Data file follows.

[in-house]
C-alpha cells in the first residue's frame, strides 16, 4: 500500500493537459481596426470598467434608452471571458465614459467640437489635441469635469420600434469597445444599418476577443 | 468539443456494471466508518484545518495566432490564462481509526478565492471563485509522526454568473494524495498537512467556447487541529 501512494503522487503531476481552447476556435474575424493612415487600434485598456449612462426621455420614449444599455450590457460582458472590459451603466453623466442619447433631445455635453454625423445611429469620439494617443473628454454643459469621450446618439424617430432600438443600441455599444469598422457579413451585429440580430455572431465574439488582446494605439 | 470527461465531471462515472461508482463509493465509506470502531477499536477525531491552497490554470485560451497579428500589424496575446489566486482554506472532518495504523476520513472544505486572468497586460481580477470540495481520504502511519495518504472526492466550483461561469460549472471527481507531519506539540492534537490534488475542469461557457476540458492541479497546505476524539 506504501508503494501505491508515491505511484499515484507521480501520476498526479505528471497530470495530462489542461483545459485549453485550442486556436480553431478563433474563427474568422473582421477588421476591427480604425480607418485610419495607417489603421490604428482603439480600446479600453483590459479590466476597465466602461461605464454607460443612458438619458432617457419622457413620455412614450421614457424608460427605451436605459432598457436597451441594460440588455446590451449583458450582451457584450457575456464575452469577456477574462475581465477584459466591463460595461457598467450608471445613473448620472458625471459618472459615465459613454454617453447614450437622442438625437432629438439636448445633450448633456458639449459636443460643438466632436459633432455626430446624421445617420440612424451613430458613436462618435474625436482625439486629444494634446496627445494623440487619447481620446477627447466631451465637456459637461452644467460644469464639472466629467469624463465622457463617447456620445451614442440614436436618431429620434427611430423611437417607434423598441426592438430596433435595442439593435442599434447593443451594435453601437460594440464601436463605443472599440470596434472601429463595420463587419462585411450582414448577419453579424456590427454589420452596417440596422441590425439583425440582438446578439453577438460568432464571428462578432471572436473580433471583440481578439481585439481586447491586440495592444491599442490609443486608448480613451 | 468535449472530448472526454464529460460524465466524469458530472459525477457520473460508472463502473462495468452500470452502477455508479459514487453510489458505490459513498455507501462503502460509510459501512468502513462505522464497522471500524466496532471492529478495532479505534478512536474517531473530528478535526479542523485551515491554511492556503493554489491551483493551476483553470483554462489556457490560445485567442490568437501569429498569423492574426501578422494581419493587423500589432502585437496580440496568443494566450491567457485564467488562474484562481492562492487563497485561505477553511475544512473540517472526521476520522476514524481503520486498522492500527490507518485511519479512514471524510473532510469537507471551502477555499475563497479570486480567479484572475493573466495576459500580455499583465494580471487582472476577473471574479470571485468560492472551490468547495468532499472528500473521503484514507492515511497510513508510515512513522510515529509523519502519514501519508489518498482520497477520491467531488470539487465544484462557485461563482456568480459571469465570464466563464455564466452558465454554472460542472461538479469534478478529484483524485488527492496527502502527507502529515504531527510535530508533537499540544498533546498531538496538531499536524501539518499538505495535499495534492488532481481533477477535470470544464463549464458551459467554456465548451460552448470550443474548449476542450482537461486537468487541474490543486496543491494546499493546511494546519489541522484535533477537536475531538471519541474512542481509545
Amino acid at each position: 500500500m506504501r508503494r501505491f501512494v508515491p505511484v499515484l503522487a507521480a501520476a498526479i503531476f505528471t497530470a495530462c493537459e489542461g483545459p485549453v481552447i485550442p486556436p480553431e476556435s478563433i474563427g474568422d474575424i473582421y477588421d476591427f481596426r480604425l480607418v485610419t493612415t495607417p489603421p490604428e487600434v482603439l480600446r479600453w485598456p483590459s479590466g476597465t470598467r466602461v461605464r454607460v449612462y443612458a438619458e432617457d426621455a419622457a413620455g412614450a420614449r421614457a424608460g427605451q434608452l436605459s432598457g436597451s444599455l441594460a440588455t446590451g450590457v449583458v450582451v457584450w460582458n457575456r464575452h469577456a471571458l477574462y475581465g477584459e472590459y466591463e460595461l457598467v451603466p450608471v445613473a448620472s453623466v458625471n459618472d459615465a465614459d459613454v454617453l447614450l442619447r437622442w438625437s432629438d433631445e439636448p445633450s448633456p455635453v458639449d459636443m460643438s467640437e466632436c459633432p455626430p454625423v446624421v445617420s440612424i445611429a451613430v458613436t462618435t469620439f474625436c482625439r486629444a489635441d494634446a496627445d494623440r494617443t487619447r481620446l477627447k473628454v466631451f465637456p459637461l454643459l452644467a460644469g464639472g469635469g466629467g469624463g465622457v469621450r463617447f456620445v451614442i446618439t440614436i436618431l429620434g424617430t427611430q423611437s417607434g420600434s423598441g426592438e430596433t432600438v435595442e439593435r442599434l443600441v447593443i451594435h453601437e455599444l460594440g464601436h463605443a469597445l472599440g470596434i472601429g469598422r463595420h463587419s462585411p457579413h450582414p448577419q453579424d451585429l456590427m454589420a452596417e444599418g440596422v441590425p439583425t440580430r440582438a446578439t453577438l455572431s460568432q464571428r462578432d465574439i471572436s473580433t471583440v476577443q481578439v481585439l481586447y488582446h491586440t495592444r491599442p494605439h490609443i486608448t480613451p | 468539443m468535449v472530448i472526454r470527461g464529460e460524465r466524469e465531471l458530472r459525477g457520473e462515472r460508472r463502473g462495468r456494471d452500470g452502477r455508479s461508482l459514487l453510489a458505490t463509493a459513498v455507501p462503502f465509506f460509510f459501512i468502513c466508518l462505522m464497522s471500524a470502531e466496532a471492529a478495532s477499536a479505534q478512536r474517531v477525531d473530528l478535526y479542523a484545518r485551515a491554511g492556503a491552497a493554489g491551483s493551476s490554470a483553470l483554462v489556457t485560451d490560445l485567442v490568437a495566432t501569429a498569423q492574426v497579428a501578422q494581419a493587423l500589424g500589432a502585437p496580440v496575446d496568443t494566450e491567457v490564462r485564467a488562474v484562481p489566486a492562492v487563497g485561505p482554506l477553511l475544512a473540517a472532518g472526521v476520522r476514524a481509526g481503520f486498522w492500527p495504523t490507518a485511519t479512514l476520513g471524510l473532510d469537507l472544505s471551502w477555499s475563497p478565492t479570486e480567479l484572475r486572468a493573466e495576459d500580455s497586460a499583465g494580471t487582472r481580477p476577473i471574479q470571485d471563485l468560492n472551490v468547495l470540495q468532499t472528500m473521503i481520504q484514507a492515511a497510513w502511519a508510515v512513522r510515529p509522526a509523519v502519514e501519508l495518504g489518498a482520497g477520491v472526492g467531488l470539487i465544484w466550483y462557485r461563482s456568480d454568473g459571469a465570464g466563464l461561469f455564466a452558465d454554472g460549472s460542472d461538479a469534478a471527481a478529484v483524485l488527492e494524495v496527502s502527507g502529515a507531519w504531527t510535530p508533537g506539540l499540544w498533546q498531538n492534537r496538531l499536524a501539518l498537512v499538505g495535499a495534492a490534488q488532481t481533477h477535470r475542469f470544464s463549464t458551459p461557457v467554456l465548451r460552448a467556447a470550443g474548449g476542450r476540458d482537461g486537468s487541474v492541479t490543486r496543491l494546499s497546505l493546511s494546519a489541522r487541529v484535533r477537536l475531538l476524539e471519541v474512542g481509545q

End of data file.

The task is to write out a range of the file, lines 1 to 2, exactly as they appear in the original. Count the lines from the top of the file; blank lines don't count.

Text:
[in-house]
C-alpha cells in the first residue's frame, strides 16, 4: 500500500493537459481596426470598467434608452471571458465614459467640437489635441469635469420600434469597445444599418476577443 | 468539443456494471466508518484545518495566432490564462481509526478565492471563485509522526454568473494524495498537512467556447487541529 501512494503522487503531476481552447476556435474575424493612415487600434485598456449612462426621455420614449444599455450590457460582458472590459451603466453623466442619447433631445455635453454625423445611429469620439494617443473628454454643459469621450446618439424617430432600438443600441455599444469598422457579413451585429440580430455572431465574439488582446494605439 | 470527461465531471462515472461508482463509493465509506470502531477499536477525531491552497490554470485560451497579428500589424496575446489566486482554506472532518495504523476520513472544505486572468497586460481580477470540495481520504502511519495518504472526492466550483461561469460549472471527481507531519506539540492534537490534488475542469461557457476540458492541479497546505476524539 506504501508503494501505491508515491505511484499515484507521480501520476498526479505528471497530470495530462489542461483545459485549453485550442486556436480553431478563433474563427474568422473582421477588421476591427480604425480607418485610419495607417489603421490604428482603439480600446479600453483590459479590466476597465466602461461605464454607460443612458438619458432617457419622457413620455412614450421614457424608460427605451436605459432598457436597451441594460440588455446590451449583458450582451457584450457575456464575452469577456477574462475581465477584459466591463460595461457598467450608471445613473448620472458625471459618472459615465459613454454617453447614450437622442438625437432629438439636448445633450448633456458639449459636443460643438466632436459633432455626430446624421445617420440612424451613430458613436462618435474625436482625439486629444494634446496627445494623440487619447481620446477627447466631451465637456459637461452644467460644469464639472466629467469624463465622457463617447456620445451614442440614436436618431429620434427611430423611437417607434423598441426592438430596433435595442439593435442599434447593443451594435453601437460594440464601436463605443472599440470596434472601429463595420463587419462585411450582414448577419453579424456590427454589420452596417440596422441590425439583425440582438446578439453577438460568432464571428462578432471572436473580433471583440481578439481585439481586447491586440495592444491599442490609443486608448480613451 | 468535449472530448472526454464529460460524465466524469458530472459525477457520473460508472463502473462495468452500470452502477455508479459514487453510489458505490459513498455507501462503502460509510459501512468502513462505522464497522471500524466496532471492529478495532479505534478512536474517531473530528478535526479542523485551515491554511492556503493554489491551483493551476483553470483554462489556457490560445485567442490568437501569429498569423492574426501578422494581419493587423500589432502585437496580440496568443494566450491567457485564467488562474484562481492562492487563497485561505477553511475544512473540517472526521476520522476514524481503520486498522492500527490507518485511519479512514471524510473532510469537507471551502477555499475563497479570486480567479484572475493573466495576459500580455499583465494580471487582472476577473471574479470571485468560492472551490468547495468532499472528500473521503484514507492515511497510513508510515512513522510515529509523519502519514501519508489518498482520497477520491467531488470539487465544484462557485461563482456568480459571469465570464466563464455564466452558465454554472460542472461538479469534478478529484483524485488527492496527502502527507502529515504531527510535530508533537499540544498533546498531538496538531499536524501539518499538505495535499495534492488532481481533477477535470470544464463549464458551459467554456465548451460552448470550443474548449476542450482537461486537468487541474490543486496543491494546499493546511494546519489541522484535533477537536475531538471519541474512542481509545